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was wounded by this refusal. He neither suppressed nor concealed his resentment; and he never practised any reserve in avowing his settled hostility to Dr. Franklin.*
The imputations of these gentlemen, and of some others with whom they were allied in opinions and sympathy, reiterated in letters to members of Congress, would necessarily produce a strong impression, especially as Dr. Franklin took no pains whatever to vindicate himself, or to counteract the arts of his enemies. He was not ignorant of their proceedings. The substance of their letters, which the writers seemed not to desire should be kept secret, was communicated to him by his friends. † Relying on his character, and conscious of the rectitude of his course, he allowed them to waste their strength in using their own weapons, and never condescended to repel their charges or explain his conduct. This apparent apathy on his part contributed to give countenance to the suspicions, which had been infused into the minds of many, by the persevering industry of his adversaries. At one time those suspicions had gained so much ascendancy, that his recall was proposed in Congress. There were thirty-five members present, eight of whom voted for his recall, and twenty-seven against it. Some of the latter were probably not his friends,
* His daughter said, in a letter to him, after referring to some of these particulars; "Your friends thought it best you should know what is doing on this side of the water, what wicked things pride and ambition make people do; but I hope these envious men will be disappointed in every scheme of theirs to lessen your character, or to separate you from those you love. Your knowing their intentions in time may be a means of disappointing them in their plan.” — Philadelphia, October 22d, 1778.
+ See Vol. VIII. 250, 308, 388. The whole burden of Mr. Izard's complaints is laid open in his letters to Congress. - Diplomatic Correspondence, Vol. II. pp. 367-448,
but yielded to the motives of a patriotic policy, rather than to the impulse of personal feeling. That he was the best man to fill a public station abroad, no one could doubt; that he should be sacrificed to gratify the spleen of disappointed ambition and offended pride, few could reconcile to their sense of justice, or to their regard for the true interests of their country.
It is interesting to see in what manner he speaks of his enemies, and of the artifices they employed to injure him. In writing to the Committee of Foreign Affairs, eighteen months after Mr. Lee and Mr. Izard began their opposition, he says; "Congress have wisely enjoined the ministers in Europe to agree with one another. I had always resolved to have no quarrel, and have, therefore, made it a constant rule to answer no angry, affronting, or abusive letters, of which I have received many, and long ones, from Mr. Lee and Mr. Izard, who, I understand, and see indeed by the papers, have been writing liberally, or rather illiberally, against me, to prevent, as one of them says here, any impressions my writings against them might occasion to their prejudice; but I have never before mentioned them in any of my letters." To his sonin-law, who had informed him of the efforts used against him by certain persons, he replies, that he is very easy" about these efforts, and adds; "I trust in the justice of Congress, that they will listen to no accusations against me, that I have not first been acquainted with, and had an opportunity of answering. I know those gentlemen have plenty of ill will to me, though I have never done to either of them the smallest injury, or given the least just cause of offence. But my too great reputation, and the general good will this people have for me, and the respect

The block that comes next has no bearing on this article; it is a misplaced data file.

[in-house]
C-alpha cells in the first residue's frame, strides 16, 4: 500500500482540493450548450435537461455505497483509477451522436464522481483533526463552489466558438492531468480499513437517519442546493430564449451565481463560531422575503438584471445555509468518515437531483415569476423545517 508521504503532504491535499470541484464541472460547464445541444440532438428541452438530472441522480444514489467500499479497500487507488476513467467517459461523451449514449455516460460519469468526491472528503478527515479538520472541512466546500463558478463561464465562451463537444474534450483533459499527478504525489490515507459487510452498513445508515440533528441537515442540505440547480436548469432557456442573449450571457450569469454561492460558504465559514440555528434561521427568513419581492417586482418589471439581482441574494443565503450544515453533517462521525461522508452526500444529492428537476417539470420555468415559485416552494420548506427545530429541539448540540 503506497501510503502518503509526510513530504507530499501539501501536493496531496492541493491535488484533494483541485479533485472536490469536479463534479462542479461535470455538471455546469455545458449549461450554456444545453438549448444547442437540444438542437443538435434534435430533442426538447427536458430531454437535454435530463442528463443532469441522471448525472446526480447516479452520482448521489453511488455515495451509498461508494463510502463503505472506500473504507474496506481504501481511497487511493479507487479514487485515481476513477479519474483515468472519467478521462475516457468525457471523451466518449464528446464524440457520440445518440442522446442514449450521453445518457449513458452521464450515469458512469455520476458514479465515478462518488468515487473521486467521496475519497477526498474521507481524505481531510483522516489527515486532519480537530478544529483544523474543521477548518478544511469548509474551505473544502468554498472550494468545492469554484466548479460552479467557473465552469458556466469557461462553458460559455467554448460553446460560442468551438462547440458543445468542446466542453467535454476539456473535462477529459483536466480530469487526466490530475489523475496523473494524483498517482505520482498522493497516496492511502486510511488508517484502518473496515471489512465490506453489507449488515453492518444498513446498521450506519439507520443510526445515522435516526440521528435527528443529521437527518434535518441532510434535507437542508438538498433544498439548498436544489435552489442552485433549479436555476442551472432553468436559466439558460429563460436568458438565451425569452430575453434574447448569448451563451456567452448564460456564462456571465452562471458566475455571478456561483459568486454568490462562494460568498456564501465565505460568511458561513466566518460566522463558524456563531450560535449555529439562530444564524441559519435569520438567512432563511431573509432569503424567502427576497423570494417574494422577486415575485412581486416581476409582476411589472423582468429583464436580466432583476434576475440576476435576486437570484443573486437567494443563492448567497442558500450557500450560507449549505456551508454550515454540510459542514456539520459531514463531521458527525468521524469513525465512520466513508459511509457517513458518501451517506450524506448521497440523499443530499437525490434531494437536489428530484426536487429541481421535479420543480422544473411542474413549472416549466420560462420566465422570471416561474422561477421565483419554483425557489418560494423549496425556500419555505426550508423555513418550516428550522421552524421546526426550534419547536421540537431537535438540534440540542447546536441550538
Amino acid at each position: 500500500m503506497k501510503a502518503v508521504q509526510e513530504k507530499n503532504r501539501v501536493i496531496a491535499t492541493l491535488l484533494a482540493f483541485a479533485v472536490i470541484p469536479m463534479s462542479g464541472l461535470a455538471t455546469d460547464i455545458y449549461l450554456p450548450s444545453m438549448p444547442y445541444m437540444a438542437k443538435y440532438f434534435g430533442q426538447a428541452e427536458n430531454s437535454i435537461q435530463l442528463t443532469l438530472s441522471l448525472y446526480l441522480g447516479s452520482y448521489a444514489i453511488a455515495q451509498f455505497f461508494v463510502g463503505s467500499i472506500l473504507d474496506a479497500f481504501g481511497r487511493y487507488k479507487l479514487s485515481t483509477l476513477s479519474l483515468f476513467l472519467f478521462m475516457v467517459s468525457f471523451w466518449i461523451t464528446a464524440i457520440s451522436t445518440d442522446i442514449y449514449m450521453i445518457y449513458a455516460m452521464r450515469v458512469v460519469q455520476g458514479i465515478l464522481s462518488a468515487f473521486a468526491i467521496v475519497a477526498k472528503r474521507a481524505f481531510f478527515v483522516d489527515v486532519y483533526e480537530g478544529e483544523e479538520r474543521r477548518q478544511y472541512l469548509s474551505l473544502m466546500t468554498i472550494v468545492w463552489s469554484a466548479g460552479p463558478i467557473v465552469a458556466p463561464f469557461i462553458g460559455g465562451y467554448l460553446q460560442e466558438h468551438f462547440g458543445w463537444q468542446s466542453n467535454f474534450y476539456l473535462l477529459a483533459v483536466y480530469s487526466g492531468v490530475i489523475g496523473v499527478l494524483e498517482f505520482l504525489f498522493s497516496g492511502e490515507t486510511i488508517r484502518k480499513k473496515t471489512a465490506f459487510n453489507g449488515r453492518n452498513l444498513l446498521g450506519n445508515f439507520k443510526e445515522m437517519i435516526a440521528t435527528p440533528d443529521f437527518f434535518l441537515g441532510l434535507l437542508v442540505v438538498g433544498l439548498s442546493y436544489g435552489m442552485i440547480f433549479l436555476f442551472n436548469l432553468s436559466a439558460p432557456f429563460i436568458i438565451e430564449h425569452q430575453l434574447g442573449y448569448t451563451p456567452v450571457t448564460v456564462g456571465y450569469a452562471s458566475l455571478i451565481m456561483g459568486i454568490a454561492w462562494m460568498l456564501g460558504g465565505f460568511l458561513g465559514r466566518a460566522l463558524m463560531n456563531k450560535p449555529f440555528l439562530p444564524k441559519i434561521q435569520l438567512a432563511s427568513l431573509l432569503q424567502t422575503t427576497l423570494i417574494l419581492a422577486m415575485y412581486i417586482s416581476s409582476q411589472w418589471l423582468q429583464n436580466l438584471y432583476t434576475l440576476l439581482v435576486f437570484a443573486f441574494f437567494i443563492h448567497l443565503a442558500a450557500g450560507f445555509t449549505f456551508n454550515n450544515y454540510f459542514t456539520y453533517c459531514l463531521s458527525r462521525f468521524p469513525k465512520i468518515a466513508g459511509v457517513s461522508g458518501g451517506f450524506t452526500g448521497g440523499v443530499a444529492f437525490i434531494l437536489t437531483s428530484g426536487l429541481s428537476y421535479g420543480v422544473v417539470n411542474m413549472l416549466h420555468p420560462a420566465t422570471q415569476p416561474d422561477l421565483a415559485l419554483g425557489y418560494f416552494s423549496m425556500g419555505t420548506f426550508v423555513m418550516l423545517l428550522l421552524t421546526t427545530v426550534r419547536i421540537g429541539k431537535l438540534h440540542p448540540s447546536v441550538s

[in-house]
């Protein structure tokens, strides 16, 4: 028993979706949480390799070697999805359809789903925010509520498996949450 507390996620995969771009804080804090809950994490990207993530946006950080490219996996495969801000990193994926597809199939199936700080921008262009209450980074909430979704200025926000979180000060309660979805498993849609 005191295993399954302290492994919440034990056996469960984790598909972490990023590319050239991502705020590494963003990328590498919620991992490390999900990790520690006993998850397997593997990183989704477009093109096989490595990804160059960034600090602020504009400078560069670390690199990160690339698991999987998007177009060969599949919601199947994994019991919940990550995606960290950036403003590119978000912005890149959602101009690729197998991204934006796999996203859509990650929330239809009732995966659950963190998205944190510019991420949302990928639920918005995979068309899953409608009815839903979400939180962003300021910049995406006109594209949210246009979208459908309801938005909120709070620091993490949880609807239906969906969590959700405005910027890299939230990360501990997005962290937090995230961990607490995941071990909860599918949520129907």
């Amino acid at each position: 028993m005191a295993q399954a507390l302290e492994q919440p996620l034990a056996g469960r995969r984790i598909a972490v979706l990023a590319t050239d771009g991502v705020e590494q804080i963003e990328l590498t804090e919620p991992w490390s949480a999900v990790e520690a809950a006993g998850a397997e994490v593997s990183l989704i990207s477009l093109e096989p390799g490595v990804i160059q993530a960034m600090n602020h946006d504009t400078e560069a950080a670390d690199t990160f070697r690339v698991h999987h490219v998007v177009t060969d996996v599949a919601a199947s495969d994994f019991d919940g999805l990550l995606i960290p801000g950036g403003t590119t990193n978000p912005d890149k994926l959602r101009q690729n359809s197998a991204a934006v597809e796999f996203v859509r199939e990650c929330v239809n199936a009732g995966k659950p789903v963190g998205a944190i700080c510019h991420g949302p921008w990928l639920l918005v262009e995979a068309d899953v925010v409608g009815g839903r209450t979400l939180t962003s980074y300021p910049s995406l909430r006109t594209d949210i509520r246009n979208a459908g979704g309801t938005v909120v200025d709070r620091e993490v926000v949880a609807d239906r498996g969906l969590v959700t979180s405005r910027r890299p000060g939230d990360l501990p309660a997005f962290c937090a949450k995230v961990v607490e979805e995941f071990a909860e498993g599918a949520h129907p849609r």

they show me, and even the compliments they make me, all grieve those unhappy gentlemen."
He writes in a similar tone, whenever he has occasion to allude to the subject, which rarely occurs, except when his attention is called to it by his correspondents. At a date two years later than that of the above extracts, he says to Mr. Hopkinson; “As to the friends and enemies you just mention, I have hitherto, thanks to God, had plenty of the former kind; they have been my treasure; and it has perhaps been no disadvantage to me, that I have had a few of the latter. They serve to put us upon correcting the faults we have, and avoiding those we are in danger of having. They counteract the mischiefs flattery might do us, and their malicious attacks make our friends more zealous in serving us and promoting our interest. At present I do not know more than two such enemies that I enjoy.* I deserved the enmity of the latter, because I might have avoided it by paying him a compliment, which I neglected. That of the former I owe to the people of France, who happened to respect me too much and him too little; which I could bear, and he could not. They are unhappy, that they cannot make everybody hate me as much as they do; and I should be so, if my friends did not love me much more than those gentlemen can possibly love one another."